Pittsburgh police have charged a 16-year-old student with shooting three others outside a high school, allegedly in retaliation for a drug-related robbery inside the school last month.

None of the students wounded minutes after Brashear High School dismissed classes Wednesday has life-threatening injuries. Police say two were grazed by bullets, while one was shot in the arm and foot. Police say a fourth was targeted but not hurt.

The Justice Department says it has reached an agreement permitting the $11 billion merger of American Airlines and US Airways, creating the world's biggest airline.

In August, the federal government, along with Pennsylvania and five other states, sued to block the merger, claiming it would restrict competition and drive up prices for consumers on hundreds of routes around the country.

The airlines have said their deal would increase competition by creating another big competitor to United Airlines and Delta Air Lines, which grew through recent mergers.

Lawyer Vic Stabile has beaten Allegheny County judge Jack McVay Jr. to win a seat on the Pennsylvania Superior Court.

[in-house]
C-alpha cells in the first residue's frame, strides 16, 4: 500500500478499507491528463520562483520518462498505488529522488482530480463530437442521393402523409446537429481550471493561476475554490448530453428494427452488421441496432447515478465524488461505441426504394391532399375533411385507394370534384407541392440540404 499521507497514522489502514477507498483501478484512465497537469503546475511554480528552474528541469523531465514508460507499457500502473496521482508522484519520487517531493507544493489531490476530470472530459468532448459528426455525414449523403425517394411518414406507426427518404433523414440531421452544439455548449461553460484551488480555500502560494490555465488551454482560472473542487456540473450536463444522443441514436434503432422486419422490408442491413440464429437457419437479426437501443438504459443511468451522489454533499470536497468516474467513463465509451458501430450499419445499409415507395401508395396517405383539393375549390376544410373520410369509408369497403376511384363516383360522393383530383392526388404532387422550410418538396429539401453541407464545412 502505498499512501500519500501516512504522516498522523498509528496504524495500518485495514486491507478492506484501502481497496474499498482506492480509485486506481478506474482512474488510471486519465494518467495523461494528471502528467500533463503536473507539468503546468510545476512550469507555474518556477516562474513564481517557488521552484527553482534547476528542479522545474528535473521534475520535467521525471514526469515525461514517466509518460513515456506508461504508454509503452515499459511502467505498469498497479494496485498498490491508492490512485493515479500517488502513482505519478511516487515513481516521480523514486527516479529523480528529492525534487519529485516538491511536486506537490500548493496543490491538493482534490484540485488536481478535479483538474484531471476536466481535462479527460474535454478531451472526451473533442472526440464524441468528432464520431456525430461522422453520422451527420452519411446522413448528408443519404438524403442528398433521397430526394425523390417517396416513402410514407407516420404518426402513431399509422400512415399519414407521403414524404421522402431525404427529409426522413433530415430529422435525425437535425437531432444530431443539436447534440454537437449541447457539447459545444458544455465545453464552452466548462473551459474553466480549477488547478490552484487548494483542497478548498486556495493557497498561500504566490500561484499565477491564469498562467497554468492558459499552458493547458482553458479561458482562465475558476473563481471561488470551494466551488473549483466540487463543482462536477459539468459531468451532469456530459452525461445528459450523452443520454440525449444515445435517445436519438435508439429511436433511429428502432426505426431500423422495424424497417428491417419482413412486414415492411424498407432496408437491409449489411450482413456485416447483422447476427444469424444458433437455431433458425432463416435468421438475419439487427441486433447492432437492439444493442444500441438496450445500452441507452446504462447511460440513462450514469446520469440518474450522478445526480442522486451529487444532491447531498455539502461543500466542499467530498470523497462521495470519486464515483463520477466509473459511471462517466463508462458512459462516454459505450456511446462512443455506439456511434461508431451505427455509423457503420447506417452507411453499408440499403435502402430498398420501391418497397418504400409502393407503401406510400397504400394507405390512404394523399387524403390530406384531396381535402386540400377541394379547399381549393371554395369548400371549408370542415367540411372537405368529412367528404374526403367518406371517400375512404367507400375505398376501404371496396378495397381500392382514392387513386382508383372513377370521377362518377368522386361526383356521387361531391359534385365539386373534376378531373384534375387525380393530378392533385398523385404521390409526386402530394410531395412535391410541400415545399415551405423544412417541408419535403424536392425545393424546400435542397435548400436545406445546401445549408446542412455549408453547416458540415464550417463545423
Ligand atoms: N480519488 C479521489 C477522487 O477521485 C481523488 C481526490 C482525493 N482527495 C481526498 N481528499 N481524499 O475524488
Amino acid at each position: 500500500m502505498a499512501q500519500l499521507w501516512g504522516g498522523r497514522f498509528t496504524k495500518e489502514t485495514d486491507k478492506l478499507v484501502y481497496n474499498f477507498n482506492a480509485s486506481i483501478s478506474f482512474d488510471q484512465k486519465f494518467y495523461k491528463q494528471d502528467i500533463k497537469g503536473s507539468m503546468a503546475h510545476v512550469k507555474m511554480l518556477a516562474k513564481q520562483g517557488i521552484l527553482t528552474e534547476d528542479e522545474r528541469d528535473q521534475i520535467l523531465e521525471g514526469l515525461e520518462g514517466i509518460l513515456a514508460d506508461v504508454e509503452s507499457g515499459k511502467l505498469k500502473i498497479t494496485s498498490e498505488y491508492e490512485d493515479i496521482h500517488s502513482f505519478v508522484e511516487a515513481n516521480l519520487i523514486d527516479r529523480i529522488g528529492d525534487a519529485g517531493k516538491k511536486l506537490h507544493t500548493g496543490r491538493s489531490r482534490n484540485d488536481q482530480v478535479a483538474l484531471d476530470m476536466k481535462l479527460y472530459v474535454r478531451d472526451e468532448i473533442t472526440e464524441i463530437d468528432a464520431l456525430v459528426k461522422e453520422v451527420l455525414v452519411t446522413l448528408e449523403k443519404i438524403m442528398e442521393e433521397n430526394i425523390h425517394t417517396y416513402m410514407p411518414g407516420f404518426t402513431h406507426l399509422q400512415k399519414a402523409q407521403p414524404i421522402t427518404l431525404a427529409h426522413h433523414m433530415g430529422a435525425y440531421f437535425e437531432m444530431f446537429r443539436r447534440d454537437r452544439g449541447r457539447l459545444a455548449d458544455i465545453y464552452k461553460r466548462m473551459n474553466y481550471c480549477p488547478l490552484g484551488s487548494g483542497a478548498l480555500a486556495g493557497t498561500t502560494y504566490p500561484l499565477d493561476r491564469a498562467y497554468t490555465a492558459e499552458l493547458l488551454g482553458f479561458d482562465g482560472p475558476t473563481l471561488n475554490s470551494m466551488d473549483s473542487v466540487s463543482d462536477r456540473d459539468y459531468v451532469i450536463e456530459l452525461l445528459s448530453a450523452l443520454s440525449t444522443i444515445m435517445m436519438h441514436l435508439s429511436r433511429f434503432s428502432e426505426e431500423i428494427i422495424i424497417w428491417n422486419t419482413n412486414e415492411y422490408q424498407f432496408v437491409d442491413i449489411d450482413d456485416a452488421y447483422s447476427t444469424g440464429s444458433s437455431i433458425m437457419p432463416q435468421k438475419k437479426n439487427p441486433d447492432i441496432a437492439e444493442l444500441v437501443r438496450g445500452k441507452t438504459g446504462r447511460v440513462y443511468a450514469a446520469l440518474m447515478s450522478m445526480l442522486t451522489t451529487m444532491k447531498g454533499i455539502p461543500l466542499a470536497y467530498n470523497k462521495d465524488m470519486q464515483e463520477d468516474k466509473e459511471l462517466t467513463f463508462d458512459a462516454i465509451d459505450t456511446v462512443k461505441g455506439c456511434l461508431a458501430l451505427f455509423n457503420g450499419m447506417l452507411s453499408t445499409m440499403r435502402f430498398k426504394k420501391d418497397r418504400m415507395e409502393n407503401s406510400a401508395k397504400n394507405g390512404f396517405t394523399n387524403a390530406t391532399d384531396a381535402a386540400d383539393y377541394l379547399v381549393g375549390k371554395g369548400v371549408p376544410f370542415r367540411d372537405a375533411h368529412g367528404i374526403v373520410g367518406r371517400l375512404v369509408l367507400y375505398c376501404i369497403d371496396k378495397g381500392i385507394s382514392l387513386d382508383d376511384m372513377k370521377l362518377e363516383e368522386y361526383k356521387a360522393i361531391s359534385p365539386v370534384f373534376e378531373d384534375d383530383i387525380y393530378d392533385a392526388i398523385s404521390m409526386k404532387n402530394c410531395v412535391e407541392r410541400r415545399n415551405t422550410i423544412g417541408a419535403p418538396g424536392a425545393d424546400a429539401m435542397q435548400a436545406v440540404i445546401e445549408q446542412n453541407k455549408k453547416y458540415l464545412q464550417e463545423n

The battle for the mid-level appeals court was the only statewide race on Tuesday's ballot.

Stabile shook up the race last week by airing a TV ad criticizing McVay because his fiancee and sister-in-law are on the Allegheny County court payroll.

McVay called the ad unfair because he did nothing wrong, and a Pennsylvania Bar Association panel asked Stabile to take down the ad, but he has refused,

Pennsylvania voters have approved additional 10-year terms for four state appellate judges.

Supreme Court Chief Justice Ronald Castille and Justice Max Baer and Superior Court judges Susan Gantman and Jack Panella faced up-or-down "retention" votes to decide if they should stay on the bench.

Judges are unopposed in retention elections.

Pennsylvania's polls are now closed and the ballot counting is under way.

Spot checks at polling places revealed a light turnout Tuesday in an election featuring only one statewide race. That was the Superior Court contest between Harrisburg lawyer Vic Stabile, a Republican, against Democrat Jack McVay Jr., an Allegheny County judge.

Other closely watched races included mayoral contests in Pittsburgh, Harrisburg, Scranton, Lancaster and State College, as well as numerous races for local offices, school boards and county judgeships.